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  • What are we thinking? Reflections on Church and Society from Southern African Methodists.
    What are we thinking? Reflections on Church and Society from Southern African Methodists.
    by Dion A Forster, Wessel Bentley
  • Methodism in Southern Africa: A celebration of Wesleyan Mission
    Methodism in Southern Africa: A celebration of Wesleyan Mission
    by Dion A Forster, Wessel Bentley
  • Christ at the centre - Discovering the Cosmic Christ in the spirituality of Bede Griffiths
    Christ at the centre - Discovering the Cosmic Christ in the spirituality of Bede Griffiths
    by Dion A Forster
  • An uncommon spiritual path - the quest to find Jesus beyond conventional Christianity
    An uncommon spiritual path - the quest to find Jesus beyond conventional Christianity
    by Dion A Forster
Transform your work life: Turn your ordinary day into an extraordinary calling. by Dion Forster and Graham Power.
Download a few chapters of the book here.

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Wednesday
Sep122007

Bantu Steve Biko - African Martyr, let us never forget those who paid for our freedom with their lives!

Today commemorates the 30th Anniversary of the death of Steve Biko (18 December 1946 - 12 September 1977) an African martyr (in the true sense of the word!) He witnessed, with his very life, to the kind of freedom that could be possible in South Africa. It is a costly freedom.

For those from America, the UK, and Asia who have not heard of Steve Biko, please read the wiki here. Moreover, if you buy just one book this month, please buy his book "I write what I like". It is wild, and courageous, it is inspiring, and challenging. It is still one of the favourite books on my shelf!

Here is one of my favourite quotes from that book, he wrote these words before his untimely death:


... [Western society] seems to be very concerned with perfecting their technological know-how while losing out on their spiritual dimension. We believe that in the long run the special contribution to the world by Africa will be in this field of human relationship. The great powers of the world may have done wonders in giving the world an industrial and military look, but the great gift still has to come from Africa - giving the world a more human face (Biko 1978:46).

Steve Biko is credited with being the 'parent' of Black Consciousness in Southern Africa. Many regard him as the first person to articulately, and accurately, laud the value of blackness, not the kind of blackness that strives to be 'white', but the kind of blackness that celebrates being black, and is proud of it. He was a courageous pioneer.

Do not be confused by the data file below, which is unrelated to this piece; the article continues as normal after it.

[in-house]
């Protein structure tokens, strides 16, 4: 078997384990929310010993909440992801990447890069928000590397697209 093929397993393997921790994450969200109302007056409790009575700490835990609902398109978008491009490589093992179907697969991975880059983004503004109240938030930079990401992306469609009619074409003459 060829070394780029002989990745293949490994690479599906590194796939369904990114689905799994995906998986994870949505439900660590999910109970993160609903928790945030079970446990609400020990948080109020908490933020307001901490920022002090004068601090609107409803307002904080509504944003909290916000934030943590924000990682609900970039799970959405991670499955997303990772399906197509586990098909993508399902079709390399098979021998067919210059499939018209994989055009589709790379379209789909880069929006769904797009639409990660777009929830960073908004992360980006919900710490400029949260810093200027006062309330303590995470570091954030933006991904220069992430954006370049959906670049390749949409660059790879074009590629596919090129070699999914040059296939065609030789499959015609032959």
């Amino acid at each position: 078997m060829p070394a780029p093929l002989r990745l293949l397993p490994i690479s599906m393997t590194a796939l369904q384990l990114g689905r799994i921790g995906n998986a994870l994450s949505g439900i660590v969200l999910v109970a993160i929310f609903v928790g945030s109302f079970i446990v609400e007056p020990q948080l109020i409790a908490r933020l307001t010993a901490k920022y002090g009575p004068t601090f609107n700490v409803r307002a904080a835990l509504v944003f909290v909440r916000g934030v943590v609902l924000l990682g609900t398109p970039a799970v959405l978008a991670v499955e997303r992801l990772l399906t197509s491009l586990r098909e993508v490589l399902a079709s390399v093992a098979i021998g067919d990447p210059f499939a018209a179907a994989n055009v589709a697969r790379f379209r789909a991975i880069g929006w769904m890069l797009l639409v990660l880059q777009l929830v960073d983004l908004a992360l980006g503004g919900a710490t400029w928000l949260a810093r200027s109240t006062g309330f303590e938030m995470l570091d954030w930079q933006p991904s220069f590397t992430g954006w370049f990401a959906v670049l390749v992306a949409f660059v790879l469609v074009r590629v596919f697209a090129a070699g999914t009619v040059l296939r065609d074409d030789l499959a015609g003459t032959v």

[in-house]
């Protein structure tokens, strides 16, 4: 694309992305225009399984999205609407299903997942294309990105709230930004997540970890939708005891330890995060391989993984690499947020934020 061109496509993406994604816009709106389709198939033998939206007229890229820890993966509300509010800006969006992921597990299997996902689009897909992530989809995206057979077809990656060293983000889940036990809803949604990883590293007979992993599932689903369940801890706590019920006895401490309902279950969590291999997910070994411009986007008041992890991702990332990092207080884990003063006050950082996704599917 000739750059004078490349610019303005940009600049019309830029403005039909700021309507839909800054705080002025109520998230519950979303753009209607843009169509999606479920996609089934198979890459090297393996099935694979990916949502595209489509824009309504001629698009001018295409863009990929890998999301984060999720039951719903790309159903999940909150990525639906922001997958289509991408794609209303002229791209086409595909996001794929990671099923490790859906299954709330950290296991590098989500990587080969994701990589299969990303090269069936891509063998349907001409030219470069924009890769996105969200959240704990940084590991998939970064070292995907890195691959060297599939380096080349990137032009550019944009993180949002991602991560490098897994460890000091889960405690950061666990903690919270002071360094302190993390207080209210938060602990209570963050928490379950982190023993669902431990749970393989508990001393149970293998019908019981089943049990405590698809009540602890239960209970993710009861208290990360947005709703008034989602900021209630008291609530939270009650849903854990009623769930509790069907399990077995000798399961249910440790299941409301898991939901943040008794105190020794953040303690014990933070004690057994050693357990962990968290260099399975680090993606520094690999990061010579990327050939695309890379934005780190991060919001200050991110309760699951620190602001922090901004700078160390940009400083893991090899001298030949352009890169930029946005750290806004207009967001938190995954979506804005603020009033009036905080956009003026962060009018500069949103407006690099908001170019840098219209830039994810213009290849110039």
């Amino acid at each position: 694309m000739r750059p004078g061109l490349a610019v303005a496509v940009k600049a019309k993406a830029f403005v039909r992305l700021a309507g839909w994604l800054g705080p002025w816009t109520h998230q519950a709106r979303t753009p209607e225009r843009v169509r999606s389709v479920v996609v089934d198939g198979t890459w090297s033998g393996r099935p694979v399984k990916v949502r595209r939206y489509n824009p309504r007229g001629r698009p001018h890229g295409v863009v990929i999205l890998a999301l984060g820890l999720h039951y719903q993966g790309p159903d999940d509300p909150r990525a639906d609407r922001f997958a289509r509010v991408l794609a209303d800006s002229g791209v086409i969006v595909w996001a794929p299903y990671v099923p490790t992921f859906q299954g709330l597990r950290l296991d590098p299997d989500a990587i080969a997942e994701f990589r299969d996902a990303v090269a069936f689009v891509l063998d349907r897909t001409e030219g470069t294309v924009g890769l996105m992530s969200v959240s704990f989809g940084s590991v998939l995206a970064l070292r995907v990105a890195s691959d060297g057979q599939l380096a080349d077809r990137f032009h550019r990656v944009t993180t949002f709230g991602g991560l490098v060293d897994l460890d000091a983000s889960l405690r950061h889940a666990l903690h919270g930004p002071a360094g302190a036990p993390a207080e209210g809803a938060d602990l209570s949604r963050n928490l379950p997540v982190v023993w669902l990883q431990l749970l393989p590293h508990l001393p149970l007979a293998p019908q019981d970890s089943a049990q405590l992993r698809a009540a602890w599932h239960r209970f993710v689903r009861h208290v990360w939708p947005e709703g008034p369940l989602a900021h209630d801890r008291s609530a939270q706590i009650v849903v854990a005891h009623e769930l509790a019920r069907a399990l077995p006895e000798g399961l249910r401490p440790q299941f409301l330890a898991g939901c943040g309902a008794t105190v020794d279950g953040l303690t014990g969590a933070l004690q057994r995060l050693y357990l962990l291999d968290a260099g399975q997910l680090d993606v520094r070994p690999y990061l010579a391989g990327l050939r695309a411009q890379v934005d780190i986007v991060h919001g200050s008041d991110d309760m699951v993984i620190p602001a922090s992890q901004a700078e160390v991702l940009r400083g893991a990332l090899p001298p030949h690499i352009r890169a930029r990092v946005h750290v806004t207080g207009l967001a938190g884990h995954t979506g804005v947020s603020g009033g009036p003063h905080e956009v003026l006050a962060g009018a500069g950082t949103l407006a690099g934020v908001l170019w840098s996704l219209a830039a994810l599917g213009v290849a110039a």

Today I thank God for the brave prophets who had enough courage to say what needed to be said, and could match their words with their very lives. I am not sure that I have enough courage to do that! When it was not popular, or even encouraged among black South Africans, Steve Biko took a stand, a stand for dignity, for humanity for ubuntu. His struggle was for 'humaneness'.

I have recently begun to feel, in a minuscule, incomparable way, the cost of speaking for justice. As people write, and say, unfounded and cruel things about me because of what I say and stand for. But I say these things because I believe they represent the true humaneness of the Gospel of Jesus Christ. What am I talking about? Well, there are those in our society who are still discriminated against because of something they did not choose. That is, there are those who where born with a sexual orientation that is not under their control, yet they are oppressed, abused, and some are even murdered. How they are was not their choice. How we respond to them says something about our humaneness.

So, 30 years on, and the struggle still continues. But thank God, that we are so much further ahead! Lord, thank you for martyrs like Steve Biko, they are a witness. I am encouraged by their sacrifice. Today, I remember and give thanks.

Thank you Lord for my colleagues, who remind me of the importance of keeping a balance between the genders, and races, within our Church and society. I also thank God for God's great gift to me, the John Wesley College students. I learn so much more from them about community, humaneness, courage and grace, than I could ever teach! Thank you for all you teach me!

Reader Comments (1)

Thank you, Dion for commemorating this great man! Just this morning I sat bristling while listening to a few English vicars talking about African culture. One is a very active proponant of mission to Africa, and has recently come back from a trip to Tanzania. Yet his language was still white colonialist. I wish I had read your blog yesterday! I would have been armed with at least something to try to say that Western Whites have no place even discussing what we see wrong with African culture!
At least the mission trip went well! And we did eventually speak about the value of friendship, rather than aid and "helping those poor africans"
To the point, thank you for making yesterday Biko Day on your blog!

September 13, 2007 | Unregistered CommenterMurray & Gina UK

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